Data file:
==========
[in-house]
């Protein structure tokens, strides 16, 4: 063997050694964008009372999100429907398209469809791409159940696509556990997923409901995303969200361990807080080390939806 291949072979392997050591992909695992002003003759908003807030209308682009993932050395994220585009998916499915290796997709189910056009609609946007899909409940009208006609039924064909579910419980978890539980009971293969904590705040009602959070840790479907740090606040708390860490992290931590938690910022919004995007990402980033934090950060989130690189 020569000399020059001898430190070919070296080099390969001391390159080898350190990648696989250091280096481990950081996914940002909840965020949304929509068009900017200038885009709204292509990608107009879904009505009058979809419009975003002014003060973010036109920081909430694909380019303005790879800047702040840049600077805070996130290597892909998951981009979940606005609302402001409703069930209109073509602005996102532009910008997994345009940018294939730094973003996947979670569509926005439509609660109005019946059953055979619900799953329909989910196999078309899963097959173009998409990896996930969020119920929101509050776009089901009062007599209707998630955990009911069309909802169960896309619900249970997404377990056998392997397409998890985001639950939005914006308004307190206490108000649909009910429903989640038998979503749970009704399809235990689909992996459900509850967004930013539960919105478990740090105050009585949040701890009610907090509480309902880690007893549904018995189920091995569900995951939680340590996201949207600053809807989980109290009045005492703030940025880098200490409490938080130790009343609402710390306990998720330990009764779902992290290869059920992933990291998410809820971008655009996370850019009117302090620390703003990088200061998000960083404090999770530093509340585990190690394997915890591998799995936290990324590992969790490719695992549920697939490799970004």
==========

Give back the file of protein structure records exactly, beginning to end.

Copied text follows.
[in-house]
């Protein structure tokens, strides 16, 4: 063997050694964008009372999100429907398209469809791409159940696509556990997923409901995303969200361990807080080390939806 291949072979392997050591992909695992002003003759908003807030209308682009993932050395994220585009998916499915290796997709189910056009609609946007899909409940009208006609039924064909579910419980978890539980009971293969904590705040009602959070840790479907740090606040708390860490992290931590938690910022919004995007990402980033934090950060989130690189 020569000399020059001898430190070919070296080099390969001391390159080898350190990648696989250091280096481990950081996914940002909840965020949304929509068009900017200038885009709204292509990608107009879904009505009058979809419009975003002014003060973010036109920081909430694909380019303005790879800047702040840049600077805070996130290597892909998951981009979940606005609302402001409703069930209109073509602005996102532009910008997994345009940018294939730094973003996947979670569509926005439509609660109005019946059953055979619900799953329909989910196999078309899963097959173009998409990896996930969020119920929101509050776009089901009062007599209707998630955990009911069309909802169960896309619900249970997404377990056998392997397409998890985001639950939005914006308004307190206490108000649909009910429903989640038998979503749970009704399809235990689909992996459900509850967004930013539960919105478990740090105050009585949040701890009610907090509480309902880690007893549904018995189920091995569900995951939680340590996201949207600053809807989980109290009045005492703030940025880098200490409490938080130790009343609402710390306990998720330990009764779902992290290869059920992933990291998410809820971008655009996370850019009117302090620390703003990088200061998000960083404090999770530093509340585990190690394997915890591998799995936290990324590992969790490719695992549920697939490799970004």